This Dec. 2, 2016 image taken by NASA’s Curiosity rover shows rocky ground on the lower flank of Mount Sharp, a mountain on Mars. Curiosity landed on the red planet in 2012 and uncovered geologic evidence of an ancient environment that could have supported primitive life early in the red planet’s history. (NASA via AP)

Space agency picks ex-astronaut to figure out how to get people to Mars in one piece

Of Canada’s 10 retired astronauts, Dave Williams is one of only three who practised medicine

The Canadian Space Agency says it wants to hire ex-astronaut Dave Williams to help figure out how to get humans to Mars and back in one piece.

But if you’re also a medical doctor who’s been to space and you think you can do a better job, please let the agency know.

Williams is a doctor with experience on both the shuttle and International Space Station. The space agency posted plans Wednesday saying he will help them connect with medical experts and develop health-care solutions for future astronauts.

“The CSA is hoping to be able to … leverage the expertise that we have in space medicine to create the next generation of on-board care capabilities for deep space exploration,” Williams told The Canadian Press.

Longer space voyages, such as the years it would take to travel to Mars and perhaps back, mean astronauts will need to take care of their own health concerns, and that’s an area where Canada thinks it can contribute to a global effort to travel to another planet.

With an eye to sending humans to the red planet within two decades, the space agency says it needs the expertise and direct experience of someone like Williams.

It issued an “advance contract award notice,” essentially an open call for anyone who thinks they can better meet the agency’s needs to speak up.

READ MORE:

Of Canada’s 10 retired astronauts, Williams is one of only three who practised medicine. He holds the Canadian record for time spent on spacewalks: almost 18 hours over three sorties. He’s also spent 28 days in space over two missions and previously led NASA’s space and life-sciences directorate.

Williams will be working alongside Thirsk, who, with almost 205 days, holds the Canadian record for time spent in space. The space agency hired Thirsk through a similar process earlier this year.

(The third astronaut-physician is Roberta Bondar, who flew on a Space Shuttle mission in 1992.)

The job involves engaging with Canadian scientists and health experts as well as selling the public on the benefits of investing in space-health science, such as developing technology to administer health care without a doctor physically present, something Williams says could be used in remote northern Canadian communities.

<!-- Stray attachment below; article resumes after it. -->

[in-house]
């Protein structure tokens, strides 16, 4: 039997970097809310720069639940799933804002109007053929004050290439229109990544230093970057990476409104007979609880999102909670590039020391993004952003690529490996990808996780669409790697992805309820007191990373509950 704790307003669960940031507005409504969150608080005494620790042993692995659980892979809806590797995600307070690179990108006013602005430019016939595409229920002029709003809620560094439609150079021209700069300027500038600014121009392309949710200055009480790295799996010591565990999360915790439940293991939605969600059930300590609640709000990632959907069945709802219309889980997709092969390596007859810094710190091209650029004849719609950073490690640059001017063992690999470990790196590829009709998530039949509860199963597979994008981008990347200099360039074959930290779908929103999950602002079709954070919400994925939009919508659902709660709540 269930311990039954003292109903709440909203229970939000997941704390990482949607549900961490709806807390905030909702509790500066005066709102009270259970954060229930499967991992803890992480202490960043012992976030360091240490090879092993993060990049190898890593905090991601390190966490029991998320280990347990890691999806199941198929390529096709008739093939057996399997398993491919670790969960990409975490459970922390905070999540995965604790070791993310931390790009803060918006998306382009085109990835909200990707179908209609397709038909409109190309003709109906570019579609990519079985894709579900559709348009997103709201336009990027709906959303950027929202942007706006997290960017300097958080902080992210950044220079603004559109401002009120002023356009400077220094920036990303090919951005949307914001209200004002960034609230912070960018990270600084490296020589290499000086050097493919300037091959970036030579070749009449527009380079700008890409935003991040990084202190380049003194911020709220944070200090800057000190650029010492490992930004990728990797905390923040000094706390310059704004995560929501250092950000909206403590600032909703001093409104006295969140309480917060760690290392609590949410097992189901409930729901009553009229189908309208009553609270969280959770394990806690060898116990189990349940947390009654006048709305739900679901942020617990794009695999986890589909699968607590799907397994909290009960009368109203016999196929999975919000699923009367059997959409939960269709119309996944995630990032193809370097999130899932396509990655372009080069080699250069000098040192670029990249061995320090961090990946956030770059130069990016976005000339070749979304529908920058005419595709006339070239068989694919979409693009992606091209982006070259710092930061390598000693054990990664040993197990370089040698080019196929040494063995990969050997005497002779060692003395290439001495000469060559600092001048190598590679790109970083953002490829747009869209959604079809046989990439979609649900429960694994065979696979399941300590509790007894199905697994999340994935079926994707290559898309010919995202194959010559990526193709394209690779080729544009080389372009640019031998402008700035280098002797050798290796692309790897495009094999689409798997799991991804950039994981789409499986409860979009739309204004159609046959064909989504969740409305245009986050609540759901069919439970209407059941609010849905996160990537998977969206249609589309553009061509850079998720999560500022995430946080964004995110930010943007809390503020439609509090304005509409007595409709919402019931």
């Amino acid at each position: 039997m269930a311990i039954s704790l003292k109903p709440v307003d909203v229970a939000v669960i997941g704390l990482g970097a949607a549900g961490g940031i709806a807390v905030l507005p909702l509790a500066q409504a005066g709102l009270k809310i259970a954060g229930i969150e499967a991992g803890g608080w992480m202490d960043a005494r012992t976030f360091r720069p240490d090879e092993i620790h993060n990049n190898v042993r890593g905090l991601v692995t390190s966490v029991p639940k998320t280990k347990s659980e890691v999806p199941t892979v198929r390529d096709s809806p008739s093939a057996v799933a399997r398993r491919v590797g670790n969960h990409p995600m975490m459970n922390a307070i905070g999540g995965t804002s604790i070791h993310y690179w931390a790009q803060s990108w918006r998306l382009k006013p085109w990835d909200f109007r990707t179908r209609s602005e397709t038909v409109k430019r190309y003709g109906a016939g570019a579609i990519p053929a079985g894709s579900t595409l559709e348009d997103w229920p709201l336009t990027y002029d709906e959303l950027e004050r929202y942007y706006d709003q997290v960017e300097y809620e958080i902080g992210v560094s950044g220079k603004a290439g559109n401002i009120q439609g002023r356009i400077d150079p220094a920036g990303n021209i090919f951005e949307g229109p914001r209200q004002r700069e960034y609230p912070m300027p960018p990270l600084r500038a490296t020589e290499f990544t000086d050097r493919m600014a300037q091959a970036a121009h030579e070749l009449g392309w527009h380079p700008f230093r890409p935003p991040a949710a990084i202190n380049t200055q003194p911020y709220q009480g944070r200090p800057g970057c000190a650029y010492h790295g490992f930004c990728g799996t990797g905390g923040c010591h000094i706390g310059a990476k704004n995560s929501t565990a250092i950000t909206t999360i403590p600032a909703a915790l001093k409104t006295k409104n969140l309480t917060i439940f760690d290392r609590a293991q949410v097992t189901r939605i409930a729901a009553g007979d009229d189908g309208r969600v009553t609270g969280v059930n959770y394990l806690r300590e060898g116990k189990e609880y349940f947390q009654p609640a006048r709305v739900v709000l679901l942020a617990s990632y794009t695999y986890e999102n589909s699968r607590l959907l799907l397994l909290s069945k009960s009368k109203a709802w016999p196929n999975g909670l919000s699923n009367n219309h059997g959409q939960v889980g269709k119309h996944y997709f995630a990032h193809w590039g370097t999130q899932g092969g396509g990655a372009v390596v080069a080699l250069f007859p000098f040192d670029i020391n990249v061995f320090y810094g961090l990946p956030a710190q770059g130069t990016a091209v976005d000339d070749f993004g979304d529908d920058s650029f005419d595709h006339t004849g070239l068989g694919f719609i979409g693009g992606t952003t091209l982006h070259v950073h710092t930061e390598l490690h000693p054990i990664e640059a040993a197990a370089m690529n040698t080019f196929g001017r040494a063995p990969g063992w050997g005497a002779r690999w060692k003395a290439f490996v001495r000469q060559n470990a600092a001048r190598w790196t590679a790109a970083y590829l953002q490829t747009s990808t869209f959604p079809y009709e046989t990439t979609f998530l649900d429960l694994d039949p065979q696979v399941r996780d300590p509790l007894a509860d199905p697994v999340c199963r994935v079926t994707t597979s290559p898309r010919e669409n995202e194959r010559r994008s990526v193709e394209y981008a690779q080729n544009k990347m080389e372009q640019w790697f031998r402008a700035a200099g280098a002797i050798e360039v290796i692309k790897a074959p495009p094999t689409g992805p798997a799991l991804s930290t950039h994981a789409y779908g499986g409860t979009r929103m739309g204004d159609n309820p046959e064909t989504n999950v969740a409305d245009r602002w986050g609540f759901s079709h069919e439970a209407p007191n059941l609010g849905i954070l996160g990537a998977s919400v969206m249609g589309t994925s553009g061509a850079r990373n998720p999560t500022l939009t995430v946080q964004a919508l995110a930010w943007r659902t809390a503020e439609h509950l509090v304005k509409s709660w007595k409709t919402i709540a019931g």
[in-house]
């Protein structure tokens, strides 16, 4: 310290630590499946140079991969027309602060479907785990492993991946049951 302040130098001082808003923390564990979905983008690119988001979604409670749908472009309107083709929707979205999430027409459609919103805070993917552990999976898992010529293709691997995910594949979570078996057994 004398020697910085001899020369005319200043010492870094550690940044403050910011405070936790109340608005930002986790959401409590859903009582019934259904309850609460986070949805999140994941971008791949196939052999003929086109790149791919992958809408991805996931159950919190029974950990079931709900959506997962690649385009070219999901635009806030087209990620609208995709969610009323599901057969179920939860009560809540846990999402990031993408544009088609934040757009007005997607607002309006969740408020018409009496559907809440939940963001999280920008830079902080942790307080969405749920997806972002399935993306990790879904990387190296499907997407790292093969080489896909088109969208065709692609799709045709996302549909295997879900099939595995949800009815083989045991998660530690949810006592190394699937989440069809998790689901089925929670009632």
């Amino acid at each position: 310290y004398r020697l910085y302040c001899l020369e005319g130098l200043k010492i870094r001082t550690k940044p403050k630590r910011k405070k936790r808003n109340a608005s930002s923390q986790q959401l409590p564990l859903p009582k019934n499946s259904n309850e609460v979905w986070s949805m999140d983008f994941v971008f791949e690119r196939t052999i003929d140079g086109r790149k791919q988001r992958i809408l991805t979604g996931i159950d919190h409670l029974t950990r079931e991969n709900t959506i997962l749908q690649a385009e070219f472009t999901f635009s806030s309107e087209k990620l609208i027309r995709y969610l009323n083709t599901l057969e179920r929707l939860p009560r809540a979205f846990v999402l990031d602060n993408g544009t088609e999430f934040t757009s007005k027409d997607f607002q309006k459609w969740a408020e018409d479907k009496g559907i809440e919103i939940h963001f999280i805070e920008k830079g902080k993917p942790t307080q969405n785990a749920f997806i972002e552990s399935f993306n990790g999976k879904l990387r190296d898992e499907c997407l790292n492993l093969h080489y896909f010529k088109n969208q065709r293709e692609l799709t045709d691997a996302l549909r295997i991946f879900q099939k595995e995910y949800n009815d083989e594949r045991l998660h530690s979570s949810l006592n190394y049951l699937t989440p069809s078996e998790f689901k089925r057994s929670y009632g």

He said space health care is a “tremendous opportunity” for Canada.

“We could not have built the International Space Station without the Canadarm and the Canadian involvement,” he said.

“The future, of course, is beyond Earth orbit and it’s exciting being able to identify major roles that Canada can play in those missions back to the moon and ultimately on to Mars.”

Thirsk and Williams were members of a 2017 expert group on the potential roles for Canadian health care in deep space flight.

Stephen Cook, The Canadian Press

Like us on Facebook and follow us on Twitter.

Get local stories you won't find anywhere else right to your inbox.
Sign up here

Just Posted

Have you seen the comet? It’s a once-in-a-lifetime chance

Rare spectacle will be visible throughout July

‘Resistance’ from Interior Health puts races in Penticton on hold

It’s unknown if races planned for this weekend at the Penticton Speedway will take place

Oliver town hall reopens to public as COVID-19 test comes back negative

Oliver Town Hall was closed briefly as a staff member showed multiple COVID-19 symptoms

RCMP to investigate hate-motivated vandalism in Summerland

Swastikas and other graffiti spray painted on house and at bandshell

Recent surge in COVID-19 cases not unexpected amid Phase Three of reopening: B.C.’s top doc

Keep circles small, wear masks and be aware of symptoms, Dr. Bonnie Henry says

NDP wants Lower Mainland MLA removed from BC Liberal caucus for alleged homophobia

BC Liberal leader, some MLAs apologize for Christian magazine ads but Laurie Throness doubles down

B.C. health officials pleased with likely extension of Canada-U.S. border closure

Health Minister Adrian Dix says the situation is ‘very serious in the United States’

Shuswap residents see aircraft dropping fire retardant in direction of Falkland

Wildfire BC says no fire, crews in two air tankers and a bird dog were just practising

Expansion project to nearly double the size of Okanagan school

“With 10 new classrooms on the way, students are one step closer to saying goodbye to portables”

Lifesaving Society urges caution after two drownings in Central Okanagan

The warning comes after a drowning incident on July 9

Children suffer swollen eyes, burns while playing at Lower Mainland spray park

Mission RCMP are investigating incident that injured several children

Fundraiser kick-started for Vernon woman battling tongue cancer

Woman’s four-year-old twins are the driving force behind her fight

B.C. NDP changing WorkSafeBC regulations to respond to COVID-19

Employers say reclassifying coronavirus could be ‘ruinous’

Most Read